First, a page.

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I am a 2nd year beekeeper and am trying to use organic methods,last year i sent some bees for nosema testing and all hives came back clear,My question is
should i leave it alone or treat with something,if im nosema free in the fall is it something i need to worry about in the spring.unsure of what my next step would be to stay organic.
thanks for any advise
 

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Nosema Disease

Condensed from an article by Clarence Collison and Audry Sheridan in Jan 2010 Bee Culture.

Nosema disease is one of the most prevalent adult honeybee diseases and is caused by two species of microsporida. Nosema apis and Nosema ceranae.
Nosema is spread when adult bees ingest Nosema spores when they are eating contaminated food and when they are cleaning up fecal material from infected bees. The spores germinate within the midgut and release polar tubes that transfer their sporoplasm into the midgut cells where they generate more spores. A few weeks after initial infection the spores excreted with feces become new sources of infection in the colonies.
Although infected bees do not exhibit obvious disease symptoms, infection of Nosema causes digestive disorders, shortens the life span of honeybees, decreases population size of honeybee colonies and reduces honey production and crop pollination.
Nosema ceranae is associated with reduction in honey production and increased winter mortality.
Nosema free bees inoculated with 125,000 n. ceranae spores had a 100 % mortality rate in 8 days.
A study showed that bees infected with N. ceranae had a higher hunger level that leads to reduced survival and concluded that energetic stress is the probable cause of the shortened life span. It also indicated that infected bees have a reduction in the capacity to feed larvae royal jelly therefore the brood suffers.
Queens infected with active Nosema eventually ceased oviposition and became sluggish and the last batch of eggs laid often dried up in their cells.
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Ski’s note:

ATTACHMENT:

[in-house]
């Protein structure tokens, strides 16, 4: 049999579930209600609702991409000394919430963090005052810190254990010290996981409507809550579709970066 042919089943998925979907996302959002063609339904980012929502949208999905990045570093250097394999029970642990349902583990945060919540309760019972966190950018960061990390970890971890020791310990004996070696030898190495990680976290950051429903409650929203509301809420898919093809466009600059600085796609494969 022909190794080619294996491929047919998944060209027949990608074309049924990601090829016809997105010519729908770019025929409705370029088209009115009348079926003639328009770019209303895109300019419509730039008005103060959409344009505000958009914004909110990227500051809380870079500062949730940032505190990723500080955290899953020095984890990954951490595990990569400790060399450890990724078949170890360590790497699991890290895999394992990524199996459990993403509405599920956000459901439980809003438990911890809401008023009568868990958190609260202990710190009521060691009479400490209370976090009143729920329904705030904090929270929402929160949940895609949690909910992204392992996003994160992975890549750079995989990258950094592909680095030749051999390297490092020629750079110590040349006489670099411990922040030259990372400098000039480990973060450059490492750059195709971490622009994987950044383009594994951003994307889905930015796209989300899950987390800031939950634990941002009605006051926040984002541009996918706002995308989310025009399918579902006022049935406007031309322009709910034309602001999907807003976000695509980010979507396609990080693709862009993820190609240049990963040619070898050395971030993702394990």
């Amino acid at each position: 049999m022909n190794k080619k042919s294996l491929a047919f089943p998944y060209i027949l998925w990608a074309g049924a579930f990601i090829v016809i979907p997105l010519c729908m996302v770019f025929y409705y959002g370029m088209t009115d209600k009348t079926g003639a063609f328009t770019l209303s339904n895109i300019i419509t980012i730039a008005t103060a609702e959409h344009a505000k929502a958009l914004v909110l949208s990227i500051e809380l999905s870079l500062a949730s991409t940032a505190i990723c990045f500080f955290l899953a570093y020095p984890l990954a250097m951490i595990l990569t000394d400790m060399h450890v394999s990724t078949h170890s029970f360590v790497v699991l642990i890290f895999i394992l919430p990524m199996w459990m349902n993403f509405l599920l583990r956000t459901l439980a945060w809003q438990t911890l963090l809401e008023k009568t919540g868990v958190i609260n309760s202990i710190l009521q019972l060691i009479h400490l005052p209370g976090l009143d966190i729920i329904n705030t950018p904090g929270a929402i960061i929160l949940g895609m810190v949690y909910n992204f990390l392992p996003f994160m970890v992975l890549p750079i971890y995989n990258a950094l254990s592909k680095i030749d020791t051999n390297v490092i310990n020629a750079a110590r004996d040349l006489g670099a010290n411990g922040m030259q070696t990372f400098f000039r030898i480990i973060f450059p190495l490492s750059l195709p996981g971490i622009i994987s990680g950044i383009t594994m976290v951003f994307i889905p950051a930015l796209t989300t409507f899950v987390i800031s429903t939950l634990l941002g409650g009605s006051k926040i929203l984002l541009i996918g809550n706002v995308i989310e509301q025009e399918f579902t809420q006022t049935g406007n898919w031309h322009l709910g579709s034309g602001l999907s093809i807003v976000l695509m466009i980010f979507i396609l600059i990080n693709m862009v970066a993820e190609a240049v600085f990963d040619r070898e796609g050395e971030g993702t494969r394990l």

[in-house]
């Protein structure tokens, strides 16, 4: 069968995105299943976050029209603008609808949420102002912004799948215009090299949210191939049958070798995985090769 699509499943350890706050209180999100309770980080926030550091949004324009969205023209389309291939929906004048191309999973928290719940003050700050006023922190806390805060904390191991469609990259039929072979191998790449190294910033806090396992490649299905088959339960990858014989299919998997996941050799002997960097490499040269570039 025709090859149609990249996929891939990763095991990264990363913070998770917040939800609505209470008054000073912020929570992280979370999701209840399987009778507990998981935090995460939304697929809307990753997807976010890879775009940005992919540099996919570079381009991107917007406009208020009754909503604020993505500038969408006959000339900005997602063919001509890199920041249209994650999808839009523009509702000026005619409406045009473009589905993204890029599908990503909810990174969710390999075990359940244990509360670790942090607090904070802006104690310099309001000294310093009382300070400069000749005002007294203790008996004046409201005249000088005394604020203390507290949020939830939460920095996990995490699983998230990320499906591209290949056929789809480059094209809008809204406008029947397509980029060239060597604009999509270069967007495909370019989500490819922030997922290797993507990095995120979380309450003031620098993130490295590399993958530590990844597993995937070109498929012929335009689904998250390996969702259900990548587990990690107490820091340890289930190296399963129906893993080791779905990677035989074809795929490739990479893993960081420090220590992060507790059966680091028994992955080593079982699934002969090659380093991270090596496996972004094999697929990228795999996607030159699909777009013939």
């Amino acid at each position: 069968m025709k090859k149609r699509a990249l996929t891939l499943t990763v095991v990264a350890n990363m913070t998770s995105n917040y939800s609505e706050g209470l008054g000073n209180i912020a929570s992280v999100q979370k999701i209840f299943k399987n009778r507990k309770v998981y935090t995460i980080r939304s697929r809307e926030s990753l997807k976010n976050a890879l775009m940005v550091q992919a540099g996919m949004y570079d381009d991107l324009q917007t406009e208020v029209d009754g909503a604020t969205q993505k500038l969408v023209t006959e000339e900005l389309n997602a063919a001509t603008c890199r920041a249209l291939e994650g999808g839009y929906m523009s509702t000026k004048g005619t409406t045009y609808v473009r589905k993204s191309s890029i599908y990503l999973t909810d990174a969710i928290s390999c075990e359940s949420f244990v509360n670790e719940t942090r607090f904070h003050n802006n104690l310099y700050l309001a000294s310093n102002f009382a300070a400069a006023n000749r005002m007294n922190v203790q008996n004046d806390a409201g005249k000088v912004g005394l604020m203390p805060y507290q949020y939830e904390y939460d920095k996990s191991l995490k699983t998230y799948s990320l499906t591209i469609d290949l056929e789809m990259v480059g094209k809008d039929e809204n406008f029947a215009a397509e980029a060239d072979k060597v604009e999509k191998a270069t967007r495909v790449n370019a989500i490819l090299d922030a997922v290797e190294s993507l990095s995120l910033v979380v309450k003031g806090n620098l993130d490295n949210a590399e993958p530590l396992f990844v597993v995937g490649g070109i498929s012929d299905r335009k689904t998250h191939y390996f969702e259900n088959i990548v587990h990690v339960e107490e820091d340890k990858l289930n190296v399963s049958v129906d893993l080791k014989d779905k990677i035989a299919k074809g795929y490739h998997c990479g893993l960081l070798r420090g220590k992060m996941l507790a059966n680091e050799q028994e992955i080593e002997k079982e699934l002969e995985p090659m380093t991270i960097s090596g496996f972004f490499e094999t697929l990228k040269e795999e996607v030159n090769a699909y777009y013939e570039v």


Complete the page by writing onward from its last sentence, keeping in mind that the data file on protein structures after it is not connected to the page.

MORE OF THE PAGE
I was taught that you treat bees when you have a problem, and with Nosema Apis you will see bee poop in the hive or on the outside of the hive but with Nosema ceranae you will notice the problem when the bees are dead. Treating with Fumagilin-B in the spring and fall per the directions has reportedly taken care of both types of Nosema.
 

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When feeding your bees for the winter mix 2 grams Thymol per 3 liter in your 1:1 syrup and the Nosema problem is gone. Don’t use thyme oil, the concentration of Thymol is to low (max. 74%).

Solve 2 grams Thymol crystals in 5ml 95% alcohol and mix the solution with 3 liter syrup. Check the internet for “Thymol against Nosema”.
 

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There are reports from all over that nosema is not the villain it was predicted to be

> The relative weight of nosema disease in the mortality of overwintered colonies is a controversial matter. Higes et al. and Martin-Hernandez et al. attribute a major effect to Nosema infections in the mortality of colonies. However, there is no conclusive evidence to affirm that Nosema is an important factor in the recent honey bee die-offs worldwide.

> Certainly our results do not support the arguments of Higes et al. and Martin- Hernandez et al. It is possible however, that the same honey bee parasites may cause varying degrees of damage depending on their geographical locations. Nosema disease and tracheal mites did not show a significant effect on bee populations [in Ontario].

Ernesto Guzman-Novoa. 2010. Varroa destructor is the main culprit for the death and reduced populations of overwintered honey bee (Apis mellifera) colonies in Ontario, Canada
By the way, thymol in sirup is not approved for the treatment of nosema. I don't care if you do it, but if you contaminate your honey you have only yourself to blame. Also, fumagillin is not approved in European Union countries; they don't allow any antibiotics in hives.
 
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